Comprised almost entirely of couplets, “Object Permanence” consists of eight two-line stanzas and begins, “We wake as if surprised the other is still there, / each petting the sheet to be sure.” The ninth and final stanza features a single line: “how I’ll miss you when we’re dead.” While addressing mortality, the ending departs from the poem’s previous form. This change seems sudden, straightforward, and poignantly tragic in its loneliness. And yet, it rings hopeful, romantic, and reassuring. In the concluding line, the speaker hints that love transcends death. And if tears overwhelm your eyes, both the title and corresponding entry for the poem in the “Notes” reminds audiences, “objects continue to exist even when they cannot be observed.”
With four reads and counting, I continually seek out Postcolonial Love Poem. Delving into the body, desire, language, and nature, Natalie Diaz’s Pulitzer Prize–winning book keeps popping up in my life, too. Author after author I admire cite it as a book they admire. As I drafted this essay, an earlier version of the closing poem resurfaced in my social media feed, which I, of course, found serendipitous, immediately reread, and left the gleaming window up in my browser to study over the following days.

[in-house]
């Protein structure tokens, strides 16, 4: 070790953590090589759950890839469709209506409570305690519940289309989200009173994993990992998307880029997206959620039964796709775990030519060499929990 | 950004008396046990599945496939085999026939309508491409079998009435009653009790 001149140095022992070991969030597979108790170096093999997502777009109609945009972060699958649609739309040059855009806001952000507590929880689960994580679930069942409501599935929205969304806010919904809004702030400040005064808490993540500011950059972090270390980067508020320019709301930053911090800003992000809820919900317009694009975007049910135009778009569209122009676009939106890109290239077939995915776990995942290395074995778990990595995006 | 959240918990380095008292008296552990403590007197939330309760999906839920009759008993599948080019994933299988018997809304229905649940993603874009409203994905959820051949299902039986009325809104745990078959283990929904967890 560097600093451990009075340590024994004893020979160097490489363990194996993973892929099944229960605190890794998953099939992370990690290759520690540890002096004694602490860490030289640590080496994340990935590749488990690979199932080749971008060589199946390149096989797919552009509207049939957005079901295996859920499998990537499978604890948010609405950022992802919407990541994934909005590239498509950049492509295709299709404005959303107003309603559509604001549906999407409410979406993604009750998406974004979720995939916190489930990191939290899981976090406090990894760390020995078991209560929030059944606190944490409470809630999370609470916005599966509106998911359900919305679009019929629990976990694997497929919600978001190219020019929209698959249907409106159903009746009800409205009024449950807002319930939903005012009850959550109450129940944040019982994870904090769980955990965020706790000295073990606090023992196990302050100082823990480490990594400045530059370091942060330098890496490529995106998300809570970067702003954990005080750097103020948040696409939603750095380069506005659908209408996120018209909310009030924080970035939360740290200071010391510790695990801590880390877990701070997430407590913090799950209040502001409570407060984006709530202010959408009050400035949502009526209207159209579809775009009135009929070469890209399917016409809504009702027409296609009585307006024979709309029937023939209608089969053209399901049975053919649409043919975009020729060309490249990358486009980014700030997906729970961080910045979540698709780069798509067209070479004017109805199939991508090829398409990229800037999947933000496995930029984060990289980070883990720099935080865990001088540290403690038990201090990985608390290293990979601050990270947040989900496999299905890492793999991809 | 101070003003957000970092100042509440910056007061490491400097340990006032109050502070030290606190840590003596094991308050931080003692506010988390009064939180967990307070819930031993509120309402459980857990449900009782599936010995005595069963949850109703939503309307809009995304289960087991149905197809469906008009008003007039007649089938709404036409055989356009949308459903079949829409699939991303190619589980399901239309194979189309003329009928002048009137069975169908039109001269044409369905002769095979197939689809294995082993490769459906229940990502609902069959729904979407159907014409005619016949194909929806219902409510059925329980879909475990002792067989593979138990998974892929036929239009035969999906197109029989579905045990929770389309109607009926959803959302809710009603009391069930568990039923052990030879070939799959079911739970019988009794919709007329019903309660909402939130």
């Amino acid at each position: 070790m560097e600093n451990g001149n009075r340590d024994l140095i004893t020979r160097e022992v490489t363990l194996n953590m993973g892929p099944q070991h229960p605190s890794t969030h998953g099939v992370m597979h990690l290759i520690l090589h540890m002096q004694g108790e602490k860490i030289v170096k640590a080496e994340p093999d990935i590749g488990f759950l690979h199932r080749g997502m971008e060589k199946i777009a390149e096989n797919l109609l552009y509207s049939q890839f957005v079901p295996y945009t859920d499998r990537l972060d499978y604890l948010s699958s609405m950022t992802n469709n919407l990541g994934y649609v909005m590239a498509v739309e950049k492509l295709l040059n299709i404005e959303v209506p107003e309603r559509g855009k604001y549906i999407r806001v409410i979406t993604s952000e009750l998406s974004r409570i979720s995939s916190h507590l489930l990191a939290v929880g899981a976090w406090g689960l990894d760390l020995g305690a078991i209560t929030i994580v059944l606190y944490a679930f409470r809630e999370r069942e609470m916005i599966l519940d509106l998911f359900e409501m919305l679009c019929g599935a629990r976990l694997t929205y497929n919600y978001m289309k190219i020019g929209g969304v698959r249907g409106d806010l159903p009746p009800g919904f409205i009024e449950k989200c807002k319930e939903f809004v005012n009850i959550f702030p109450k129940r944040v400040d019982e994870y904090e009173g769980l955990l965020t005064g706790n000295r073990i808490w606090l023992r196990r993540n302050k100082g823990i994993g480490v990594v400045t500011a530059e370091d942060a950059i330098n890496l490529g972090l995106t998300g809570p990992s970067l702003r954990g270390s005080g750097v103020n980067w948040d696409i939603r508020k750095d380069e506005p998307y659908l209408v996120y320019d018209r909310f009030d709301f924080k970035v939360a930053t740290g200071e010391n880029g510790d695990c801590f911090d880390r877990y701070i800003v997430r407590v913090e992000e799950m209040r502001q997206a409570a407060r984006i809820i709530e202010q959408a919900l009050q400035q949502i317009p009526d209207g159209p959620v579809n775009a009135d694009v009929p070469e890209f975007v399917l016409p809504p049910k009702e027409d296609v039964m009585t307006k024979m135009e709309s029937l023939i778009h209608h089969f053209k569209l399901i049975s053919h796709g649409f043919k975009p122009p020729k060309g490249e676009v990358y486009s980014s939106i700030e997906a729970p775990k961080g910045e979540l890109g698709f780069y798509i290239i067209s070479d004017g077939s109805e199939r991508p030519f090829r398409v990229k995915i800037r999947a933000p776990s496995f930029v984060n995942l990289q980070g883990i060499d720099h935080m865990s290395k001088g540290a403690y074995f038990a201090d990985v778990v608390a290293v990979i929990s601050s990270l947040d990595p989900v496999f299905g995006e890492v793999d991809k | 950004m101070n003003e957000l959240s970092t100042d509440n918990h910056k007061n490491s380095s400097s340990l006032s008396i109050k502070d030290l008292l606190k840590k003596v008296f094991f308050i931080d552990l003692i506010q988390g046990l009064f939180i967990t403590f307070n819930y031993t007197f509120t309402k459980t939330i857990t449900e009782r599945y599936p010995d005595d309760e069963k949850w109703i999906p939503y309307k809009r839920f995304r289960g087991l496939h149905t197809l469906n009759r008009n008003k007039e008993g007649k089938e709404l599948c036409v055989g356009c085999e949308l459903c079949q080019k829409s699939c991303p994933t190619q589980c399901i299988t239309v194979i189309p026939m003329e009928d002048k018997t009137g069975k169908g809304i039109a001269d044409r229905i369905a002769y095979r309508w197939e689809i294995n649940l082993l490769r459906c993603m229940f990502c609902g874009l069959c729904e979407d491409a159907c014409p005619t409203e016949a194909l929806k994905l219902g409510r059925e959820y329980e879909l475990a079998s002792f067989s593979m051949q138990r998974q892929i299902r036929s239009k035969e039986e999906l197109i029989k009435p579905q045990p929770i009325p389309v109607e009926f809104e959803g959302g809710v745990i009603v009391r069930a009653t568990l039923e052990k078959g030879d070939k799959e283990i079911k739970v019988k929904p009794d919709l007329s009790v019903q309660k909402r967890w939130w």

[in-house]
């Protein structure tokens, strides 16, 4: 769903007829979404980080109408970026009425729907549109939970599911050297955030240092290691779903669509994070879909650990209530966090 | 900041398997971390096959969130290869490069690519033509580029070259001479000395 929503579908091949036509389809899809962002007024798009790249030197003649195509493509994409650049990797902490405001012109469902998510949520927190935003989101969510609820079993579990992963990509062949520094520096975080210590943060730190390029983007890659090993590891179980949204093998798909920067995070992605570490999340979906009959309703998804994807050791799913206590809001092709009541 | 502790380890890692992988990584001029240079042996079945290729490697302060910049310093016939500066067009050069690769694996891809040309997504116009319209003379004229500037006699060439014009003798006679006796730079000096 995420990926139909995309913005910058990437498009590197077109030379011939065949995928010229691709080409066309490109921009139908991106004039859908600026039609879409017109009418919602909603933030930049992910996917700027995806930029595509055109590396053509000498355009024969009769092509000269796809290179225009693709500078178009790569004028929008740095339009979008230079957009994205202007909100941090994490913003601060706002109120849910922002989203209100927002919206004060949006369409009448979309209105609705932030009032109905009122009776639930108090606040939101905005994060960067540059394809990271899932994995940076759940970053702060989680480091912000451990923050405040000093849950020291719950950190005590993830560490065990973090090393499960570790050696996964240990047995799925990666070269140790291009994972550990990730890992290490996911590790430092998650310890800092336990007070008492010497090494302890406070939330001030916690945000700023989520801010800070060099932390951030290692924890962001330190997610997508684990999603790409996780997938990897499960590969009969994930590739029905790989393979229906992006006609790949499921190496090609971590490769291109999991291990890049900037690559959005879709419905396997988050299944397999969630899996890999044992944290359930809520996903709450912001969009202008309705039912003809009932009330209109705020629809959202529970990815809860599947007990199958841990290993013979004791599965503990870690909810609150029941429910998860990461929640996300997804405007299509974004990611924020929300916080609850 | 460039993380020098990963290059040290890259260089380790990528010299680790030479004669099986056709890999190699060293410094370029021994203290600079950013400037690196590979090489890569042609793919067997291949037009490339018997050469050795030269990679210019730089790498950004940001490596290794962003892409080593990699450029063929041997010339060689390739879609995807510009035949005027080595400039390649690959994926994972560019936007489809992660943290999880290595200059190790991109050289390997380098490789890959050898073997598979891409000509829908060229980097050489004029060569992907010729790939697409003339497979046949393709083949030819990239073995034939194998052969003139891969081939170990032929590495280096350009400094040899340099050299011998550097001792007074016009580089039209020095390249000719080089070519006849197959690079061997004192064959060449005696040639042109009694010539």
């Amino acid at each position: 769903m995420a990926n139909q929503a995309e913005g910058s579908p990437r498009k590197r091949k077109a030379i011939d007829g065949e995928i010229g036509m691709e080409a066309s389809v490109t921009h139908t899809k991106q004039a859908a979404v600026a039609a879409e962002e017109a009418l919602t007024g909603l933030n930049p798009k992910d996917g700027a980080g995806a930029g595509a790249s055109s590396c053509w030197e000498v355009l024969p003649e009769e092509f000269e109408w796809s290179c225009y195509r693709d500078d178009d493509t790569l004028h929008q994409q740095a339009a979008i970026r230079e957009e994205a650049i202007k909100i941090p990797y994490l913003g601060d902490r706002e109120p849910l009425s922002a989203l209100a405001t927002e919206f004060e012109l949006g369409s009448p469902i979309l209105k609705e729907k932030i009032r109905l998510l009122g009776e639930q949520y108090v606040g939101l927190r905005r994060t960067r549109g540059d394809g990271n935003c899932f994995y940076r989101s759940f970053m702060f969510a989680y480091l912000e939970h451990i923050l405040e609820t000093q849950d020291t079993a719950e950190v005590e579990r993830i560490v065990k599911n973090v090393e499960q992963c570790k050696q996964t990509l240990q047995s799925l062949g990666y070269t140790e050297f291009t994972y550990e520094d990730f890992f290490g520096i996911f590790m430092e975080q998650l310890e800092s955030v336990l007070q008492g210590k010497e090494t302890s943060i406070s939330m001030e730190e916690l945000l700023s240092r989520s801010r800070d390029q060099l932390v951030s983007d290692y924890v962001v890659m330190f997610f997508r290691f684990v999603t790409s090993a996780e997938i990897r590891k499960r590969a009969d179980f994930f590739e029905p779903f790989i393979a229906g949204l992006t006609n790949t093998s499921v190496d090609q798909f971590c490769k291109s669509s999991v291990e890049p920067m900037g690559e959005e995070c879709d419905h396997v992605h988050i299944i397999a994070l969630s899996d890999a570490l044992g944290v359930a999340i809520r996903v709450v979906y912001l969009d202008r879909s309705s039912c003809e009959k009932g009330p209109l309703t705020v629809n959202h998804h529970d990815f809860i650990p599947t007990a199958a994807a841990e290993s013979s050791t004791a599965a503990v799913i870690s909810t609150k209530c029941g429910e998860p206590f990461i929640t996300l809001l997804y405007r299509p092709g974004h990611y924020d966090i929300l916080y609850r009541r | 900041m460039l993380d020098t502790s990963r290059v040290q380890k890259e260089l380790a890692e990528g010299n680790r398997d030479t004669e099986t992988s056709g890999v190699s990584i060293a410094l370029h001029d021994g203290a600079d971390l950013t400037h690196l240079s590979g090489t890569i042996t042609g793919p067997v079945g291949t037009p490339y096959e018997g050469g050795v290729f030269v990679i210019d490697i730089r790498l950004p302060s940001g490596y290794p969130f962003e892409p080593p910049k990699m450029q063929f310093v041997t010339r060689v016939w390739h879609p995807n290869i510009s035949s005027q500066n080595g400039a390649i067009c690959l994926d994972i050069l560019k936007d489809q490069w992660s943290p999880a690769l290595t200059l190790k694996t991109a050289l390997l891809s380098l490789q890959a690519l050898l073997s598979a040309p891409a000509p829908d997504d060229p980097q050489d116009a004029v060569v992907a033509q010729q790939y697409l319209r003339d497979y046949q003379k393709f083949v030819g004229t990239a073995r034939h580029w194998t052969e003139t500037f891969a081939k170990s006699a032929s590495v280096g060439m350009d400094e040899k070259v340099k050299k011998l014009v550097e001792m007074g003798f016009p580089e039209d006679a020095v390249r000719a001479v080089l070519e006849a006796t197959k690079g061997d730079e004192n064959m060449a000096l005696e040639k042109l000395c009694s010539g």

Glancing at dates and my beloved copy, the first time I read Diaz’s sophomore collection occurred during a time of marginalia. In “Grief Work,” a poem meditating on intimacy and healing and love, I left five hearts and two lines in the margins along with a dog-ear. I hearted and hug close that opening, “Why not now go toward the things I love?” One of the many things about this poem that draws me in, along with the innovative punctuation and use of space, is the movement from I and her and she and my and hers and me to, near the end, we. At the mention of the We, the words go and love return in the line (also hearted): “We go where there is love, // to the river, on our knees beneath the sweet / water….”